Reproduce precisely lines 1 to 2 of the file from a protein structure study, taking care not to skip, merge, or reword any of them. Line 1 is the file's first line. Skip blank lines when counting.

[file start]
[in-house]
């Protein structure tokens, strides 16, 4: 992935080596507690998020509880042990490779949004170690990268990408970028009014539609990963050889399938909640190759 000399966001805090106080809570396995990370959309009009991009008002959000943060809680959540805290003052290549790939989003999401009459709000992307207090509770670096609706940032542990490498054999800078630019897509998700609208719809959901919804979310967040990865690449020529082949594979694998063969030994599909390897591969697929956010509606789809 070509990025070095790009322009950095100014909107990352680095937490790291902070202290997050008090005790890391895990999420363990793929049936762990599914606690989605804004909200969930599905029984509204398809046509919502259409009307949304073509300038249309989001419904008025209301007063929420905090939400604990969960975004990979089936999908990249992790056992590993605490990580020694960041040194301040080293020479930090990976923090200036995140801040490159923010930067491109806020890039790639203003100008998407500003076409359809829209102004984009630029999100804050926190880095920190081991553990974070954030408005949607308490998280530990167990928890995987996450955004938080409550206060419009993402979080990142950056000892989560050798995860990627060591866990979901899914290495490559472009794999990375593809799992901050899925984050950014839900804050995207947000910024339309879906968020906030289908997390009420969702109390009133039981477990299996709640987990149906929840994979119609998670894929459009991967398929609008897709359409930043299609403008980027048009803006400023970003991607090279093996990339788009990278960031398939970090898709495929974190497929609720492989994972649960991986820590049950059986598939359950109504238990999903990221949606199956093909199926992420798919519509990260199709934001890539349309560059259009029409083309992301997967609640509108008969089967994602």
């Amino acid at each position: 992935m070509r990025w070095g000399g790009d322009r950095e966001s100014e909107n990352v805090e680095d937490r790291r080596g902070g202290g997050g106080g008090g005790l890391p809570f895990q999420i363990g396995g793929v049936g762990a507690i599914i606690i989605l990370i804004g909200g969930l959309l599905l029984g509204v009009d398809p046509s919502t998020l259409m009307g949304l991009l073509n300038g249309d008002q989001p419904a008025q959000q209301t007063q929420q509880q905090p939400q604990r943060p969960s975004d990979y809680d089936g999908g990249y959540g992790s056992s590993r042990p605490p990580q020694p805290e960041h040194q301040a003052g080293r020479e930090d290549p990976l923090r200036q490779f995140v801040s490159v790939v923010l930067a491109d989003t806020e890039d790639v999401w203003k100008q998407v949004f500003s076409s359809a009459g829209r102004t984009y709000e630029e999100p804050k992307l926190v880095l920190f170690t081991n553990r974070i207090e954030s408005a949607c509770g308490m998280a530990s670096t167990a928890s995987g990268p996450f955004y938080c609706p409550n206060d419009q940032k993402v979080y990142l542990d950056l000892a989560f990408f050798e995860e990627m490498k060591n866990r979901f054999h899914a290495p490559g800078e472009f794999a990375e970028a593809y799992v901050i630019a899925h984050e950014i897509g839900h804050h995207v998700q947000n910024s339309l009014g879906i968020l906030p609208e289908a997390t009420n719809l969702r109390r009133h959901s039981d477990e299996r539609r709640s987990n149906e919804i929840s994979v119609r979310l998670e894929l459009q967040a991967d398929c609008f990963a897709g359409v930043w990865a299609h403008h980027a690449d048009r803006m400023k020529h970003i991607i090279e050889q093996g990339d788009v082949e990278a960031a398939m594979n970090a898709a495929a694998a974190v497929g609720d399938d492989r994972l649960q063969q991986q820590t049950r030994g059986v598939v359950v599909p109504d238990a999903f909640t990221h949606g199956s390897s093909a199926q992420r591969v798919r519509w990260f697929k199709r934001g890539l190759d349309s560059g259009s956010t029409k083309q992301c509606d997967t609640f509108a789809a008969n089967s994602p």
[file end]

[in-house]
């Protein structure tokens, strides 16, 4: 992935080596507690998020509880042990490779949004170690990268990408970028009014539609990963050889399938909640190759 000399966001805090106080809570396995990370959309009009991009008002959000943060809680959540805290003052290549790939989003999401009459709000992307207090509770670096609706940032542990490498054999800078630019897509998700609208719809959901919804979310967040990865690449020529082949594979694998063969030994599909390897591969697929956010509606789809 070509990025070095790009322009950095100014909107990352680095937490790291902070202290997050008090005790890391895990999420363990793929049936762990599914606690989605804004909200969930599905029984509204398809046509919502259409009307949304073509300038249309989001419904008025209301007063929420905090939400604990969960975004990979089936999908990249992790056992590993605490990580020694960041040194301040080293020479930090990976923090200036995140801040490159923010930067491109806020890039790639203003100008998407500003076409359809829209102004984009630029999100804050926190880095920190081991553990974070954030408005949607308490998280530990167990928890995987996450955004938080409550206060419009993402979080990142950056000892989560050798995860990627060591866990979901899914290495490559472009794999990375593809799992901050899925984050950014839900804050995207947000910024339309879906968020906030289908997390009420969702109390009133039981477990299996709640987990149906929840994979119609998670894929459009991967398929609008897709359409930043299609403008980027048009803006400023970003991607090279093996990339788009990278960031398939970090898709495929974190497929609720492989994972649960991986820590049950059986598939359950109504238990999903990221949606199956093909199926992420798919519509990260199709934001890539349309560059259009029409083309992301997967609640509108008969089967994602």